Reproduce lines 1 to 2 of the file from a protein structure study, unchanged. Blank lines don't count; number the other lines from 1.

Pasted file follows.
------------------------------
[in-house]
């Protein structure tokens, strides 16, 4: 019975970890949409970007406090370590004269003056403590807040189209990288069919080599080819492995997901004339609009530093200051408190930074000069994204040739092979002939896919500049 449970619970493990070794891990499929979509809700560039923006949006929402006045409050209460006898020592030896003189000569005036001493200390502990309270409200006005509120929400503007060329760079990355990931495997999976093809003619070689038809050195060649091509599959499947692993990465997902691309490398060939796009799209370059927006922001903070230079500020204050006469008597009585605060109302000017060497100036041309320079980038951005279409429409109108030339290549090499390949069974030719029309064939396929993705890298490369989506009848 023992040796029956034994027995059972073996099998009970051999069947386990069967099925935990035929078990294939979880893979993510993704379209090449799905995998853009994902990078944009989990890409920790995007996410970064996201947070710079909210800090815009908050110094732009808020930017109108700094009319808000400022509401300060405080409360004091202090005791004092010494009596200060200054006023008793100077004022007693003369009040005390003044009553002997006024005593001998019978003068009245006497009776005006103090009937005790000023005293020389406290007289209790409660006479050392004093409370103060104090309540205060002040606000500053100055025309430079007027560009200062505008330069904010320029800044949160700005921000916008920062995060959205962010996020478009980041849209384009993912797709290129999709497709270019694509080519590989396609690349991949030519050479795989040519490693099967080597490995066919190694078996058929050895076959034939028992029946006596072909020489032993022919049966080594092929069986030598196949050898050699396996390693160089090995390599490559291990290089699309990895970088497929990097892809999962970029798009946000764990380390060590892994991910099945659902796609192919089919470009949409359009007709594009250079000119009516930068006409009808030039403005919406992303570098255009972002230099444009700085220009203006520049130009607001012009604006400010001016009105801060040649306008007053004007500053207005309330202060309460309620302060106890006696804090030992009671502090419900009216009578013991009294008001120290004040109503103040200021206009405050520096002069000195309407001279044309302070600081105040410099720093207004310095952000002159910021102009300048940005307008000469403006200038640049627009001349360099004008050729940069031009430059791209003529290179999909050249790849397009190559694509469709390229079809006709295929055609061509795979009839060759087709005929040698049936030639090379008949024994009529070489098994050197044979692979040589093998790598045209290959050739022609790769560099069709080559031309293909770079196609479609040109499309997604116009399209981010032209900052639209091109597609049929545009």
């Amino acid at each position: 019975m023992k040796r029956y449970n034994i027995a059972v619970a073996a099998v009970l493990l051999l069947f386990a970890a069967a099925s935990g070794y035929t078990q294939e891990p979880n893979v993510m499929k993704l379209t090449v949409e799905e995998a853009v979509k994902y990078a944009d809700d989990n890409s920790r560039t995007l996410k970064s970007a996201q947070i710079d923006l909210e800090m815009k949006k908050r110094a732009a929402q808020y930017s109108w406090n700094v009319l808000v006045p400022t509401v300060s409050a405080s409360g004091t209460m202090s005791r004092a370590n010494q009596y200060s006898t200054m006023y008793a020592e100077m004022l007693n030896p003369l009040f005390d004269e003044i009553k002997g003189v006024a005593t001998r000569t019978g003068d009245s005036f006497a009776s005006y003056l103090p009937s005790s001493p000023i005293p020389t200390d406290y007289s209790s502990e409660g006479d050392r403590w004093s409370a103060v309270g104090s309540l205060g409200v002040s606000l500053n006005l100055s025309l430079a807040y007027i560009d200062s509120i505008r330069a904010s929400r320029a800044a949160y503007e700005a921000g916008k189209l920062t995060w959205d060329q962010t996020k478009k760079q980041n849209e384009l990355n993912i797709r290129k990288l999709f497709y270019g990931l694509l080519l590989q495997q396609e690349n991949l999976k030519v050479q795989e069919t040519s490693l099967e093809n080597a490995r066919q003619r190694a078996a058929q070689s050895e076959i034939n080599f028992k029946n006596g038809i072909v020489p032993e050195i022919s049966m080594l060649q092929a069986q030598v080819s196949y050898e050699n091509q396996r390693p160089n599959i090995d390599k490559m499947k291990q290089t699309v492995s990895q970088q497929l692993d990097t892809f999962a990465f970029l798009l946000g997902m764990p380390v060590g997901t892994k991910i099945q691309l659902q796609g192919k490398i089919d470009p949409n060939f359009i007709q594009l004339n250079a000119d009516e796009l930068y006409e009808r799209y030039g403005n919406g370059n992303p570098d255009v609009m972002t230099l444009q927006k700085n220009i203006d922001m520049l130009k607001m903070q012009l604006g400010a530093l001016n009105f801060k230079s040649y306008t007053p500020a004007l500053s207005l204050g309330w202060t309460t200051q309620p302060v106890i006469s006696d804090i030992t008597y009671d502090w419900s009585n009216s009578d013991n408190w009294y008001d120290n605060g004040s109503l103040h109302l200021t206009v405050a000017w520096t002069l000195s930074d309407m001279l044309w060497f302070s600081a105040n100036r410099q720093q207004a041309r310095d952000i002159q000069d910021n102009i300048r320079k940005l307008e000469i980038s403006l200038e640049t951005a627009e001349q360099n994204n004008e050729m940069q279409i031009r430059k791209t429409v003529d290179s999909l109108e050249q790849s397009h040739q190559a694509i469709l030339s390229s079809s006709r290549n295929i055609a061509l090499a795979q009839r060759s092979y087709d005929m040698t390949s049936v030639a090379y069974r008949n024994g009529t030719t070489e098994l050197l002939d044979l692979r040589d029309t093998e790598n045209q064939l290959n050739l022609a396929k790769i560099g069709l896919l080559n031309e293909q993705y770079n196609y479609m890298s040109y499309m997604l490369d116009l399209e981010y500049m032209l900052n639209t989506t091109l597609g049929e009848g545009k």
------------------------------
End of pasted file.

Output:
[in-house]
């Protein structure tokens, strides 16, 4: 019975970890949409970007406090370590004269003056403590807040189209990288069919080599080819492995997901004339609009530093200051408190930074000069994204040739092979002939896919500049 449970619970493990070794891990499929979509809700560039923006949006929402006045409050209460006898020592030896003189000569005036001493200390502990309270409200006005509120929400503007060329760079990355990931495997999976093809003619070689038809050195060649091509599959499947692993990465997902691309490398060939796009799209370059927006922001903070230079500020204050006469008597009585605060109302000017060497100036041309320079980038951005279409429409109108030339290549090499390949069974030719029309064939396929993705890298490369989506009848 023992040796029956034994027995059972073996099998009970051999069947386990069967099925935990035929078990294939979880893979993510993704379209090449799905995998853009994902990078944009989990890409920790995007996410970064996201947070710079909210800090815009908050110094732009808020930017109108700094009319808000400022509401300060405080409360004091202090005791004092010494009596200060200054006023008793100077004022007693003369009040005390003044009553002997006024005593001998019978003068009245006497009776005006103090009937005790000023005293020389406290007289209790409660006479050392004093409370103060104090309540205060002040606000500053100055025309430079007027560009200062505008330069904010320029800044949160700005921000916008920062995060959205962010996020478009980041849209384009993912797709290129999709497709270019694509080519590989396609690349991949030519050479795989040519490693099967080597490995066919190694078996058929050895076959034939028992029946006596072909020489032993022919049966080594092929069986030598196949050898050699396996390693160089090995390599490559291990290089699309990895970088497929990097892809999962970029798009946000764990380390060590892994991910099945659902796609192919089919470009949409359009007709594009250079000119009516930068006409009808030039403005919406992303570098255009972002230099444009700085220009203006520049130009607001012009604006400010001016009105801060040649306008007053004007500053207005309330202060309460309620302060106890006696804090030992009671502090419900009216009578013991009294008001120290004040109503103040200021206009405050520096002069000195309407001279044309302070600081105040410099720093207004310095952000002159910021102009300048940005307008000469403006200038640049627009001349360099004008050729940069031009430059791209003529290179999909050249790849397009190559694509469709390229079809006709295929055609061509795979009839060759087709005929040698049936030639090379008949024994009529070489098994050197044979692979040589093998790598045209290959050739022609790769560099069709080559031309293909770079196609479609040109499309997604116009399209981010032209900052639209091109597609049929545009």